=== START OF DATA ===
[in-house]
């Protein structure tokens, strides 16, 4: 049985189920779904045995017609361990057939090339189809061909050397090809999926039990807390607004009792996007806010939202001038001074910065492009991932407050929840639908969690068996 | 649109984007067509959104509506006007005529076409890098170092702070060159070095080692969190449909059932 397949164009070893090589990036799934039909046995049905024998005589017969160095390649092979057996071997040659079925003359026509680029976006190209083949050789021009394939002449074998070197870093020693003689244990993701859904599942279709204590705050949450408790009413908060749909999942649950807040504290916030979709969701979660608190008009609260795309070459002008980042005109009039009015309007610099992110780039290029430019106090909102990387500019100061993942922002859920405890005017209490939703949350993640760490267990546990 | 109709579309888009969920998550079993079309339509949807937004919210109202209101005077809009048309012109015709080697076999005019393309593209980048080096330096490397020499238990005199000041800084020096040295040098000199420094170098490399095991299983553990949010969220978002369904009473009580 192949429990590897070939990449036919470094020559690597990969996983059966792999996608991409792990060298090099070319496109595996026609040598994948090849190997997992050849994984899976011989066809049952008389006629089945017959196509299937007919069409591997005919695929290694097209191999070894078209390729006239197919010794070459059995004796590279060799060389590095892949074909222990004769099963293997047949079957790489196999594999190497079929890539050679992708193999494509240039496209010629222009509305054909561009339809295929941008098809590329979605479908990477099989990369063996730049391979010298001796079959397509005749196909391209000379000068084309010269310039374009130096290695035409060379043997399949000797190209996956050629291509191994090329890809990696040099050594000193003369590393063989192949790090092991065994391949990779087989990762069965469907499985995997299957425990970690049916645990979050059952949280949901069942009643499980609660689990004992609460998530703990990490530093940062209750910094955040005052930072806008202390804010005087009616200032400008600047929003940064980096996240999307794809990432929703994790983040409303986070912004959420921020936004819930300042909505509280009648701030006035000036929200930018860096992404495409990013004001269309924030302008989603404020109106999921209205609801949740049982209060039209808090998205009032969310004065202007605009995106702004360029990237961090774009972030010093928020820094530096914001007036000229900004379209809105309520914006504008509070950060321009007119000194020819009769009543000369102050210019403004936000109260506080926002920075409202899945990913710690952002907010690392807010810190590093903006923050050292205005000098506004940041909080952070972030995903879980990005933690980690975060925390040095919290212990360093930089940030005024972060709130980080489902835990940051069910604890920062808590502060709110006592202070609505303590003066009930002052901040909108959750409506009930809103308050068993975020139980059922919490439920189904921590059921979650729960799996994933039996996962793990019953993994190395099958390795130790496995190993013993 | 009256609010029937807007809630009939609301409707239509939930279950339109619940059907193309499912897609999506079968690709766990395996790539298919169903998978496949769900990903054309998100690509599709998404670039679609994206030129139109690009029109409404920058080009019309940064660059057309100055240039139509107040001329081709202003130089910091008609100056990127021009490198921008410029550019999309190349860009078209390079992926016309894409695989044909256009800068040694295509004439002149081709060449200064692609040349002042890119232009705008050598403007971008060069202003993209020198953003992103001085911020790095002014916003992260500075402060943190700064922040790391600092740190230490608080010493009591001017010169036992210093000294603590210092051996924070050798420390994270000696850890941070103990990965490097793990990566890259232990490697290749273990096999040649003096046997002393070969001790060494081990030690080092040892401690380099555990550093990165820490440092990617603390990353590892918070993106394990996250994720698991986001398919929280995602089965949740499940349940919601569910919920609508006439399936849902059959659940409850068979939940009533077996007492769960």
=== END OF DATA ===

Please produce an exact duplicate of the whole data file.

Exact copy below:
[in-house]
């Protein structure tokens, strides 16, 4: 049985189920779904045995017609361990057939090339189809061909050397090809999926039990807390607004009792996007806010939202001038001074910065492009991932407050929840639908969690068996 | 649109984007067509959104509506006007005529076409890098170092702070060159070095080692969190449909059932 397949164009070893090589990036799934039909046995049905024998005589017969160095390649092979057996071997040659079925003359026509680029976006190209083949050789021009394939002449074998070197870093020693003689244990993701859904599942279709204590705050949450408790009413908060749909999942649950807040504290916030979709969701979660608190008009609260795309070459002008980042005109009039009015309007610099992110780039290029430019106090909102990387500019100061993942922002859920405890005017209490939703949350993640760490267990546990 | 109709579309888009969920998550079993079309339509949807937004919210109202209101005077809009048309012109015709080697076999005019393309593209980048080096330096490397020499238990005199000041800084020096040295040098000199420094170098490399095991299983553990949010969220978002369904009473009580 192949429990590897070939990449036919470094020559690597990969996983059966792999996608991409792990060298090099070319496109595996026609040598994948090849190997997992050849994984899976011989066809049952008389006629089945017959196509299937007919069409591997005919695929290694097209191999070894078209390729006239197919010794070459059995004796590279060799060389590095892949074909222990004769099963293997047949079957790489196999594999190497079929890539050679992708193999494509240039496209010629222009509305054909561009339809295929941008098809590329979605479908990477099989990369063996730049391979010298001796079959397509005749196909391209000379000068084309010269310039374009130096290695035409060379043997399949000797190209996956050629291509191994090329890809990696040099050594000193003369590393063989192949790090092991065994391949990779087989990762069965469907499985995997299957425990970690049916645990979050059952949280949901069942009643499980609660689990004992609460998530703990990490530093940062209750910094955040005052930072806008202390804010005087009616200032400008600047929003940064980096996240999307794809990432929703994790983040409303986070912004959420921020936004819930300042909505509280009648701030006035000036929200930018860096992404495409990013004001269309924030302008989603404020109106999921209205609801949740049982209060039209808090998205009032969310004065202007605009995106702004360029990237961090774009972030010093928020820094530096914001007036000229900004379209809105309520914006504008509070950060321009007119000194020819009769009543000369102050210019403004936000109260506080926002920075409202899945990913710690952002907010690392807010810190590093903006923050050292205005000098506004940041909080952070972030995903879980990005933690980690975060925390040095919290212990360093930089940030005024972060709130980080489902835990940051069910604890920062808590502060709110006592202070609505303590003066009930002052901040909108959750409506009930809103308050068993975020139980059922919490439920189904921590059921979650729960799996994933039996996962793990019953993994190395099958390795130790496995190993013993 | 009256609010029937807007809630009939609301409707239509939930279950339109619940059907193309499912897609999506079968690709766990395996790539298919169903998978496949769900990903054309998100690509599709998404670039679609994206030129139109690009029109409404920058080009019309940064660059057309100055240039139509107040001329081709202003130089910091008609100056990127021009490198921008410029550019999309190349860009078209390079992926016309894409695989044909256009800068040694295509004439002149081709060449200064692609040349002042890119232009705008050598403007971008060069202003993209020198953003992103001085911020790095002014916003992260500075402060943190700064922040790391600092740190230490608080010493009591001017010169036992210093000294603590210092051996924070050798420390994270000696850890941070103990990965490097793990990566890259232990490697290749273990096999040649003096046997002393070969001790060494081990030690080092040892401690380099555990550093990165820490440092990617603390990353590892918070993106394990996250994720698991986001398919929280995602089965949740499940349940919601569910919920609508006439399936849902059959659940409850068979939940009533077996007492769960």